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Pat Neshek (Credit: Getty Images / Drew Hallowell)

Pat Neshek (Credit: Getty Images / Drew Hallowell)

Coming into this season the Philadelphia Phillies acquired a funky throwing, thirty-six year old veteran that had been apart of many a prominent bullpens in the past.

The journey began in 2002 when he was drafted in the sixth round, 182nd overall, out of Bulter. He had to wait until 2006 to make his major league debut and the following years have been very solid. 

In a recent interview with Jim Salisbury of, Pat Neshek described what he thought of being a relief pitcher, “Relieving is a really tough business, confidence and getting on a roll is a big part of it.”

Speaking of being on a roll, you might as well call him butter this year because he’s been THAT good. In case you don’t believe me or haven’t been paying attention to the worst team in the Major Leagues this season here’s the proof in the pudding.  In 24 games he’s pitched in this season he’s spanned 22 innings, a sparkling ERA of 0.82, a 0.77 WHIP, and has struck out 21 batters while walking only four.

This sidewinder came from a difficult situation in the pen with the Houston Astros. Not that, that team or bullpen wasn’t good. It was more about Neshek not being comfortable with his role, which was not allowing him to do a lot or pitch in high leverage situations. 

“I kind of became a bit player there,” he said. “In ’15, I did a lot of eighth-inning stuff and I think I was second or third in the league in holds, but I had a bad final month where they kind of just gave up on me. In ’16, I just became a sixth-inning righty specialist guy and it was awful. I knew I could do a lot more. So when the trade (to the Phillies) happened I was thrilled. This was the best thing that happened to me in a few years.” (Salisbury)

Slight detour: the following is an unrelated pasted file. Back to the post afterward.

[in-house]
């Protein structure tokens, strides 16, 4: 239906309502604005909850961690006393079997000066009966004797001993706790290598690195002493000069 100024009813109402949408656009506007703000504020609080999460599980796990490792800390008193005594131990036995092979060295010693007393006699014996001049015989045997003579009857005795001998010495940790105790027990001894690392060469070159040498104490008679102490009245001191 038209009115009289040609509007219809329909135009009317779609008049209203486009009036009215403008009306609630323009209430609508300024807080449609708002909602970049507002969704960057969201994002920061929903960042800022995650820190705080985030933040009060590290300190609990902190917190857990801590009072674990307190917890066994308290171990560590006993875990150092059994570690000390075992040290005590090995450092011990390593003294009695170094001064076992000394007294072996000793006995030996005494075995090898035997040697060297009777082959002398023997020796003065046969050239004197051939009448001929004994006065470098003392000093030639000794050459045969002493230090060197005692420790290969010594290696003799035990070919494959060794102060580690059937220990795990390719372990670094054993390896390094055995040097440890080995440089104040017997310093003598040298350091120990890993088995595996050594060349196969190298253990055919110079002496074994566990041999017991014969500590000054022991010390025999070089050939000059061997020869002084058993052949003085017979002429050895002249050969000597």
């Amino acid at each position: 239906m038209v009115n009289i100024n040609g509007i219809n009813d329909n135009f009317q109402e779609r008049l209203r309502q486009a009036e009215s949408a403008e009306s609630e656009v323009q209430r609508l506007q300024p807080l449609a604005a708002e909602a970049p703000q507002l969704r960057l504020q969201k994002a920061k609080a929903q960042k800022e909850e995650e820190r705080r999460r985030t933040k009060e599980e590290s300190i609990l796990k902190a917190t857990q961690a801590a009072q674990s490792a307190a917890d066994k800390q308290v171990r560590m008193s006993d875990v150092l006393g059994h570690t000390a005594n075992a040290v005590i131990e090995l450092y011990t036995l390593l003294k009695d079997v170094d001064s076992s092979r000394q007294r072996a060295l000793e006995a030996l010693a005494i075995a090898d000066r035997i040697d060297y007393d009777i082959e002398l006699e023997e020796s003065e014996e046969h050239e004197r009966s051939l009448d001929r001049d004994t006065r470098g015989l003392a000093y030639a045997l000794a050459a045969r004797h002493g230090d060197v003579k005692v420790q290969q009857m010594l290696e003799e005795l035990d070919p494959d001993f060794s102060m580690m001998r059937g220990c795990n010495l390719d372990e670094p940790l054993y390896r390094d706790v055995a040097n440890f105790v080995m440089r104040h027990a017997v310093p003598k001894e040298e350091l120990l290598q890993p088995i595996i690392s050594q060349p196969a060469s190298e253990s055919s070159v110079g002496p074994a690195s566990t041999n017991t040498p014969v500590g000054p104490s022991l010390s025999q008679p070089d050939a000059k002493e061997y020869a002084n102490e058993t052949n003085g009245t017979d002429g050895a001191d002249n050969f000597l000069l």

Despite pitching for the worst team in baseball at the moment, Neshek is very happy with where he’s at and wouldn’t mind sticking around with the rebuilding Phillies. However, he knows that’s not likely to happen with the way the business of baseball is. 

Something else I found interesting from the interview was when he said, “I would almost rather retire than do a role like I was doing for them (the Astros). It was miserable.”

Would Neshek like to compete and try to win a World Series ring at some point in his career? I would think so; he is 36 and not getting any younger. But this is a guy to me that just wants to be out there pitching in high leverage situations because he believes he can do it. He loves pitching and certainly showed he’s still got the stuff to do it. The only question left to answer is, whom will he be doing it for come August….?

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Greg is a Staff Writer here at, covering a variety of topics.
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